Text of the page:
Besides the fact that everything that is future is uncertain, and the only certainty is that it is more likely to turn out ill than well, our spirits find the path to the Gods above easiest when it is soon allowed to leave the society of mankind, because it has then contracted fewest impurities to weigh it down: if set free before they become hardened worldlings, before earthly things have sunk too deep into them, they fly all the more lightly back to the place from whence they came, and all the more easily wash away the stains and defilements which they may have contracted. Great minds never love to linger long in the body: they are eager to burst its bonds and escape from it, they chafe at the narrowness of their prison, having been wont to wander through space, and from aloft in the upper air to look down with contempt upon human affairs. Hence it is that Plato declares that the wise man's mind is entirely given up to death, longs for it, contemplates it, and through his eagerness for it is always striving after things which lie beyond this life. Why, Marcia, when you saw him while yet young displaying the wisdom of age, with a mind that could rise superior to all sensual enjoyments, faultless and without a blemish, able to win riches without greediness, public office without ambition, pleasure without extravagance, did you suppose it would long be your lot to keep him safe by your side? Whatever has arrived at perfection, is ripe for dissolution. Consummate virtue flees away and betakes itself out of our sight, and those things which come to maturity in the first stage of their being do not wait for the last. The brighter a fire glows, the sooner it goes out: it lasts longer when it is made up with bad and slowly burning fuel, and shows a dull light through a cloud of smoke: its being poorly fed makes it linger all the longer. So also the more brilliant men's minds, the shorter lived they are: for when there is no room for further growth, the end is near. Fabianus tells us, what our parents themselves have seen, that there was at Rome a boy of gigantic stature, exceeding that of a man: but he soon died, and every sensible person always said that he would soon die, for he could not live to reach the age which he had assumed before it was due. So it is: too complete maturity is a proof that destruction is near and the end approaches when growth is over.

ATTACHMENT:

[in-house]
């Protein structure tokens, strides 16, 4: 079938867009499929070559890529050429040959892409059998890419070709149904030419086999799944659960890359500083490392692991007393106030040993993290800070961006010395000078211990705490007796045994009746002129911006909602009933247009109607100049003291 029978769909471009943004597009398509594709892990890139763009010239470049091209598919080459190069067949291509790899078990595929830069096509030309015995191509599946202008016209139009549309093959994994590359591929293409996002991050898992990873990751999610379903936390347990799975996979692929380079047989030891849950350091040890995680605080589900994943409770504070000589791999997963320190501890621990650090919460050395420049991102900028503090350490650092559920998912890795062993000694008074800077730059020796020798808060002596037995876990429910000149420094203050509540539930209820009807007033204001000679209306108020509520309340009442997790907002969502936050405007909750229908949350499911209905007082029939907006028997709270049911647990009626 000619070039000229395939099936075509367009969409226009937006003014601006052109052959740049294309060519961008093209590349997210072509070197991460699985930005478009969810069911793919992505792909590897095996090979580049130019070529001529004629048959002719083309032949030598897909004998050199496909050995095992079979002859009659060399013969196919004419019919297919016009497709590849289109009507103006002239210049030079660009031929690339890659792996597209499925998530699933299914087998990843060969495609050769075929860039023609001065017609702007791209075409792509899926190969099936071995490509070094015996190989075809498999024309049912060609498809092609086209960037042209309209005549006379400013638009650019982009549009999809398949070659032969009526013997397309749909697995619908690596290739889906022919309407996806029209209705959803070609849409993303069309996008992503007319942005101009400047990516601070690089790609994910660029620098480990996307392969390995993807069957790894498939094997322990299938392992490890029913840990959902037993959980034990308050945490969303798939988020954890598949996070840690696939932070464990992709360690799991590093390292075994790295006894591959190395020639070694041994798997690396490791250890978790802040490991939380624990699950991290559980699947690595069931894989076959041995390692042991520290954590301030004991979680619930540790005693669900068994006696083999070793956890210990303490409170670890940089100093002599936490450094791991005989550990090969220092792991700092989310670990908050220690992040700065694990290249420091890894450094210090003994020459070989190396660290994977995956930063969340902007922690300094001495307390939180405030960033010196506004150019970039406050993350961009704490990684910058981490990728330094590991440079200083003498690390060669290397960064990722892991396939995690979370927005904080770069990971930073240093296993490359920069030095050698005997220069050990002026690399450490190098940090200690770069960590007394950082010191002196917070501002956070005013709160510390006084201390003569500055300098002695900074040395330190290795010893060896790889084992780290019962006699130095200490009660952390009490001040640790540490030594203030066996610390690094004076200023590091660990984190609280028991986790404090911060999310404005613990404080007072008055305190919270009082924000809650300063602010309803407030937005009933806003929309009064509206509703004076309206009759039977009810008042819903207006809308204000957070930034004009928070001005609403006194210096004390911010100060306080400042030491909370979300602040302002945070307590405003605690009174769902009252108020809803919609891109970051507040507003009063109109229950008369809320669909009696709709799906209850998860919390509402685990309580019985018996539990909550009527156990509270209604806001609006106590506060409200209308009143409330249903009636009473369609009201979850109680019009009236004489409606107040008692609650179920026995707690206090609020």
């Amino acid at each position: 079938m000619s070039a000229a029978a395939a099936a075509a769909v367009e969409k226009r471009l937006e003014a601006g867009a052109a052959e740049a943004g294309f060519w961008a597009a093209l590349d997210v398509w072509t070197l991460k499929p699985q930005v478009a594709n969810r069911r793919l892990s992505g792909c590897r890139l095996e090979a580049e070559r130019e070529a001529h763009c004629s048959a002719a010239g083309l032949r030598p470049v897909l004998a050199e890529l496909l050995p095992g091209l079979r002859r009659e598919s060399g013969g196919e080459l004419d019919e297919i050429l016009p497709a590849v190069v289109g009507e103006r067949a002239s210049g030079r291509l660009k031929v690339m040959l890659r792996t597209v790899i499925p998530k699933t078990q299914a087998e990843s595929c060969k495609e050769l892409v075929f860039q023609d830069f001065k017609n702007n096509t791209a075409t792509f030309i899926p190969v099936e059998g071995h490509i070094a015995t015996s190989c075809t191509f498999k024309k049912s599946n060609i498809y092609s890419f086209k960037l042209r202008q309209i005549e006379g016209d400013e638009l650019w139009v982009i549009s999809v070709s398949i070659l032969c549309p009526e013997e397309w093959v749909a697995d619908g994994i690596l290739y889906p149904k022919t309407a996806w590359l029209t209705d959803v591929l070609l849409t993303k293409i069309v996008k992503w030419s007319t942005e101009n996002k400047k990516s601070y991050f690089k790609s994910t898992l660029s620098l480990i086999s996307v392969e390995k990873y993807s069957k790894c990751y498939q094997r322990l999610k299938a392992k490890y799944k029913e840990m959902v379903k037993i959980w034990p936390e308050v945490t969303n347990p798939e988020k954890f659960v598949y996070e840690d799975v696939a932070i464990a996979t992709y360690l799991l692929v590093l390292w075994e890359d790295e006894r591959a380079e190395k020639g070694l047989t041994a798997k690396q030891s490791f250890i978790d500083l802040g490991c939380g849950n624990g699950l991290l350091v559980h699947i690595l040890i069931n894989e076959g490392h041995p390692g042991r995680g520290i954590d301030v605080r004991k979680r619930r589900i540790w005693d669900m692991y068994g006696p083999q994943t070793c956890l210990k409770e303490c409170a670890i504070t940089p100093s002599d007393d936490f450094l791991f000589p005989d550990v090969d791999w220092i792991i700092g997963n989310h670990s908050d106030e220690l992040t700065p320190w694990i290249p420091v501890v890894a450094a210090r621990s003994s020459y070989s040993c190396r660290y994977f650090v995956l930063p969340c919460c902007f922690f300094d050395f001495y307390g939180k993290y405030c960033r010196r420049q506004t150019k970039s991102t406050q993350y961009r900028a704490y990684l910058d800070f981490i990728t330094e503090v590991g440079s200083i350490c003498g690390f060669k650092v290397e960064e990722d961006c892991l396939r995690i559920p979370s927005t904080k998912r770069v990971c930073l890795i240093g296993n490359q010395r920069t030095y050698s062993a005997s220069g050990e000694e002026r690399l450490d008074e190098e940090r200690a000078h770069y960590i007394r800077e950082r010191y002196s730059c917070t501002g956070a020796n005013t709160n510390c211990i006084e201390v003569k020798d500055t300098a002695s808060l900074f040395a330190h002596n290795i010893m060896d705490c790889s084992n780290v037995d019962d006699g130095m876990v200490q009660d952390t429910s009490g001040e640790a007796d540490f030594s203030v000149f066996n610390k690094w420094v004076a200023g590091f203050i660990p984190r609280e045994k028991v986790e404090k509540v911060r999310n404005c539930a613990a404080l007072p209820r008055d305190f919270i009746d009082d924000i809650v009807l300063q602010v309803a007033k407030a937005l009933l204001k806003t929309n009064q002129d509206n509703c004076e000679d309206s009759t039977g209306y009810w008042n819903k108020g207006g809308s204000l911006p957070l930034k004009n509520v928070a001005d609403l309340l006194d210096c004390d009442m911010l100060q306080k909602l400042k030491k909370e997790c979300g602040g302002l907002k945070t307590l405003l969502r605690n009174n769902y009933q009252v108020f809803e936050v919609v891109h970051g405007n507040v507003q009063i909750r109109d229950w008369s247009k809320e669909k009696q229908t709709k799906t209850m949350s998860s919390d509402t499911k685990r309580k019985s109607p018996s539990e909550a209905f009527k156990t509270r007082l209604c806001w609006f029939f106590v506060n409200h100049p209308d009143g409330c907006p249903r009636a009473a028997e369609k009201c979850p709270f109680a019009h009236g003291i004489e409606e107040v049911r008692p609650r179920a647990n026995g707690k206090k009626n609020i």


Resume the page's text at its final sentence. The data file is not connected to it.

Begin to reckon his age, not by years, but by virtues: he lived long enough. He was left as a ward in the care of guardians up to his fourteenth year, and never passed out of that of his mother: when he had a household of his own he was loath to leave yours, and continued to dwell under his mother's roof, though few sons can endure to live under their father's. Though a youth whose height, beauty, and vigour of body destined him for the army, yet he refused to serve, that he might not be separated from you. Consider, Marcia, how seldom mothers who live in separate houses see their children: consider how they lose and pass in anxiety all those years during which they have sons in the army, and you will see that this time, none of which you lost, was of considerable extent: he never went out of your sight: it was under your eyes that he applied himself to the cultivation of an admirable intellect and one which would have rivaled that of his grandfather, had it not been hindered by shyness, which has concealed many men's accomplishments: though a youth of unusual beauty, and living among such throngs of women who made it their business to seduce men, he gratified the wishes of none of them, and when the effrontery of some led them so far as actually to tempt him, he blushed as deeply at having found favour in their eyes as though he had been guilty. By this holiness of life he caused himself, while yet quite a boy, to be thought worthy of the priesthood, which no doubt he owed to his mother's influence; but even his mother's influence would have had no weight if the candidate for whom it was exerted had been unfit for the post. Dwell upon these virtues, and nurse your son as it were in your lap: now he is more at leisure to respond to your caresses, he has nothing to call him away from you, he will never be an anxiety or a sorrow to you. You have grieved at the only grief so good a son could cause you: all else is beyond the power of fortune to harm, and is full of pleasure, if only you know how to make use of your son, if you do but know what his most precious quality was. It is merely the outward semblance of your son that has perished, his likeness, and that not a very good one; he himself is immortal, and is now in a far better state, set free from the burden of all that was not his own, and left simply by himself: all this apparatus which you see about us of bones and sinews, this covering of skin, this face, these our servants the hands, and all the rest of our environment, are but chains and darkness to the soul: they overwhelm it, choke it, corrupt it, fill it with false ideas, and keep it at a distance from its own true sphere: it has to struggle continually against this burden of the flesh, lest it be dragged down and sunk by it. It ever strives to rise up again to the place from whence it was sent down on earth: there eternal rest awaits it, there it will behold what is pure and clear, in place of what is foul and turbid.